.de is the country code top-level domain (ccTLD) for the Federal Republic of Germany. DENIC (the Network Information Centre responsible for .de domains) does not require specific second-level domains, and there are no official ccSLDs under .de ccTLD, as it is the case with the .uk domain range which until 2014 required .co.uk domain for example.
The name is based on the first two letters of the German name for Germany (Deutschland). Prior to 1990, East Germany had a separate ISO 3166-1 code (dd), and had never delegated a ccTLD, .dd.
.de is currently the second most popular ccTLD in terms of number of registrations with .cn being the first most popular ccTLD and .uk being third. It is third after .com and .cn among all TLDs. The first point of registration for .de domains was at the Department of Computer Science of the University of Dortmund. uni-dortmund.de was among the first registered .de-domains.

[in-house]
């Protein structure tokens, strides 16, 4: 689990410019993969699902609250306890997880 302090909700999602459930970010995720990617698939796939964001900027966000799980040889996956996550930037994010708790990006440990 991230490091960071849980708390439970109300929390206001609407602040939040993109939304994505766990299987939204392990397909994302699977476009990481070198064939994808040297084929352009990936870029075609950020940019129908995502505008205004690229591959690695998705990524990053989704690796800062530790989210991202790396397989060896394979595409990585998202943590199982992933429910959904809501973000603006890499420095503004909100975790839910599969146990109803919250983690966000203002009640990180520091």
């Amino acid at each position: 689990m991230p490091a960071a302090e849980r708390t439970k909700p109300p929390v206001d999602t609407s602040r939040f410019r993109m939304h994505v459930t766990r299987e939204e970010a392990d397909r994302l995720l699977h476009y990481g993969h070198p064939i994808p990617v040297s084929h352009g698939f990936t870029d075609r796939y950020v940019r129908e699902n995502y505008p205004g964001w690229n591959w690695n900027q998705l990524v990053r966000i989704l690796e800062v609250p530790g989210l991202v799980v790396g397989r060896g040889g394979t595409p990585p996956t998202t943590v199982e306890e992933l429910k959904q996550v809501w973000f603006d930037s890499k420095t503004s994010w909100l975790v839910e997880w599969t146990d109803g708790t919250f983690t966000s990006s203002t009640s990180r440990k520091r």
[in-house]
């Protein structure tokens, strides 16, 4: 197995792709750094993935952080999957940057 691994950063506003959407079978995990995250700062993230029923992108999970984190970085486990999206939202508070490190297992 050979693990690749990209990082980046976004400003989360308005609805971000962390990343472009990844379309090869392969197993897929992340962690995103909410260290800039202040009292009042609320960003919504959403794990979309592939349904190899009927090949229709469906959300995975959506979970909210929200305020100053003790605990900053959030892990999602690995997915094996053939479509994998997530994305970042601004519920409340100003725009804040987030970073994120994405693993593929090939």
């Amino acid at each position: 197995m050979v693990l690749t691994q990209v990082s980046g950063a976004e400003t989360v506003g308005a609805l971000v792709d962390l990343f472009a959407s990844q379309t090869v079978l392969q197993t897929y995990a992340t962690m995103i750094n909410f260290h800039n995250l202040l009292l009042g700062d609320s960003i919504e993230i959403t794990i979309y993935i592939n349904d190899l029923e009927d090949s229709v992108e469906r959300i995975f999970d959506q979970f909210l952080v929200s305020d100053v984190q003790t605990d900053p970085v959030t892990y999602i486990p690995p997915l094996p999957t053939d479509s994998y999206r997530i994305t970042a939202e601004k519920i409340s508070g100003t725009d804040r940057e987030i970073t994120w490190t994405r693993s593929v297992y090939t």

.de registrations may be directly ordered from DENIC but it is faster and cheaper to do so via a DENIC member (registrar).
Previously, domain names had to be at least three letters long. There were a few two-letter domains registered before the rule was put in place: db.de (Deutsche Bahn), ix.de (the German computing magazine iX), and hq.de. A fourth domain, bb.de (Bilfinger Berger), was later deregistered (and after 2009 registered by another company). As of 23 October 2009, DENIC allowed the registration of single- and two-letter domains as well as number-only domains.
Registrations of internationalized domain names are also accepted so that all diacritics of German, many diacritics of other languages and the eszett, ß, may be used.
In many of the Romance languages, e.g., Spanish, French, Romanian and Portuguese, "de" expresses the genitive of a noun (like "of" in English). This is exploited in domain registrations under the German TLD for romance language webhosts that offer customized sites, like elforo.de (theforum.of), encoding the site name into the URL path, such as elforo.de/wikipedia, meaning theforum.of/Wikipedia.